Perhaps the most wonderful promise associated with His second appearing is given through the apostle John: “Beloved, now are we the sons of God, and it doth not yet appear what we shall be: but we know that, when he shall appear, we shall be like him; for we shall see him as he is. And every man that hath this hope in him purifieth himself, even as he is pure” (1 John 3:2-3).

Therefore, when He shall appear, we shall appear with Him in glory; we shall receive an unfading crown of glory; we shall be like Him, and without sin unto salvation. These promises even now constitute an incentive for each believer to purify himself even as He is pure.

But there is also the sobering warning in our text associated with the soon-coming time when He shall appear. We should abide in Him (that is, continue in Him, hour after hour), careful that whatever we do, wherever we go, we are in no danger of being ashamed before Him when He shall appear! HMM

A Major Preaching Challenge

Unto me, who am less than the least of all saints, is this grace given, that I should preach among the Gentiles the unsearchable riches of Christ.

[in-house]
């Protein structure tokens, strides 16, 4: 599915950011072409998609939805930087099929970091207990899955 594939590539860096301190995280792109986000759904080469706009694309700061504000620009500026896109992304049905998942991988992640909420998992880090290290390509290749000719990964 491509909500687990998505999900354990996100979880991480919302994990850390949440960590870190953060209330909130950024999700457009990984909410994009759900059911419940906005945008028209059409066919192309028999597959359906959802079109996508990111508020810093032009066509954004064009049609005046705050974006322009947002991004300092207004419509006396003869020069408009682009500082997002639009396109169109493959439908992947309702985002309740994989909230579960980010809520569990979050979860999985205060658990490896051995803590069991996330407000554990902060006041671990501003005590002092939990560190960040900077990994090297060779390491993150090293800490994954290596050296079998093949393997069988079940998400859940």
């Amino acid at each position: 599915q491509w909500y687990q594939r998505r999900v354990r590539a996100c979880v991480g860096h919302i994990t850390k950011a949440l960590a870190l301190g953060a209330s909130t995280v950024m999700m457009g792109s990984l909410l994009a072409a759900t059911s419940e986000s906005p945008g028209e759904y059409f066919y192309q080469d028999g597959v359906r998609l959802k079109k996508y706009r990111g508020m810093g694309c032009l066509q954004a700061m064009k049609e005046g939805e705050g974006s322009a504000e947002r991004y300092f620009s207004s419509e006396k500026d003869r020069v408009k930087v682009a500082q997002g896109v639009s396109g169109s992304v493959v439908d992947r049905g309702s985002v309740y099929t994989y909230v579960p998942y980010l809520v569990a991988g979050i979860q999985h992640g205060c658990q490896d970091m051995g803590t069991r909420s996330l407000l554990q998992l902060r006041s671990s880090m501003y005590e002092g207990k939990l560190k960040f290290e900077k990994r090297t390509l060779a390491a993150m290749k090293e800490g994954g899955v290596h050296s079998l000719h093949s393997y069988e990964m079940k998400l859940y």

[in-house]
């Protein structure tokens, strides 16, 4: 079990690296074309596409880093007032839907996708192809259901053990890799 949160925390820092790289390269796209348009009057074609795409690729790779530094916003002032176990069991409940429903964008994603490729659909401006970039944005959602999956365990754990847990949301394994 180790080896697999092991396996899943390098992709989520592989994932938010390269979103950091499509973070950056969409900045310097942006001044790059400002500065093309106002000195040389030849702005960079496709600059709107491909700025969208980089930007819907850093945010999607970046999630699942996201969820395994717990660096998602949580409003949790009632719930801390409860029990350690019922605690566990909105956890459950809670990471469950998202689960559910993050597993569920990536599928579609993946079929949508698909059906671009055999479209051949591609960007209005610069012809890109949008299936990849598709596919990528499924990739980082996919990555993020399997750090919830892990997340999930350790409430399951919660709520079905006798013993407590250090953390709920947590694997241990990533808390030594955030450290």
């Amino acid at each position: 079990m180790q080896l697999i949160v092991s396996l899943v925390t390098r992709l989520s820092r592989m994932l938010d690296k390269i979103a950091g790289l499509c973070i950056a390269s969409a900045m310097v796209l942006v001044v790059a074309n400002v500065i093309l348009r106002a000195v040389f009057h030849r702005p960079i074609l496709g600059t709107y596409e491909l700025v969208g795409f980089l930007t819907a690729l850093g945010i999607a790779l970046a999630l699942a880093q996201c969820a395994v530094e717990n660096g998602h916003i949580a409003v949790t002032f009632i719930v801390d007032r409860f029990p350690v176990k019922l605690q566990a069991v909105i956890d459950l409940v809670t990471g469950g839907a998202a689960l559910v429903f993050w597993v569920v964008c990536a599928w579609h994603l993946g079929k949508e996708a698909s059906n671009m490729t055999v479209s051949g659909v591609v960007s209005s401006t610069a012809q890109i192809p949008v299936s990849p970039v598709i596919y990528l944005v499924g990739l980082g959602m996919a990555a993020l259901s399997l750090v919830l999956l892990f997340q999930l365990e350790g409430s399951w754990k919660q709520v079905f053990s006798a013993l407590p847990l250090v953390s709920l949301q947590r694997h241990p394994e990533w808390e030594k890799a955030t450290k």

—Ephesians 3:8

Many of us who preach the unsearchable riches of Christ are often pretty dull and hard to listen to.

The freshest thought to visit the human mind should be the thought of God. The story of salvation should put a radiancy in the face and a vibrancy in the voice of him that tells it. Yet it is not uncommon to hear the wondrous message given in a manner that makes it difficult for the hearer to concentrate on what is being said. What is wrong?…

It is true that only the Spirit-filled preacher can be morally effective at last; but for the moment we are thinking only of the ability of a speaker to command the attention of his hearers. And if the speaker cannot keep his hearers immediately interested, his message cannot possibly have a long-range effect upon them, no matter how spiritual he may be.   WOS067-068

Lord, in this media-saturated, video-oriented age, it is increasingly difficult for the preacher to hold the interest of sound-bite listeners. Yet as we give ourselves to the task of preaching, You’ve promised to bless, and we thank You. Amen.


God’s Presence—Wonderfully Real

Blessed are they which do hunger and thirst after righteousness: for they shall be filled.

—Matthew 5:6


There are qualities in God that can never be explained to the intellect and can only be known by the heart, the innermost being. That is why I say that I do believe in feeling.

I believe in what the old writers called religious affection—and we have so little of it because we have not laid the groundwork for it. The groundwork is repentance and obedience and separation and holy living!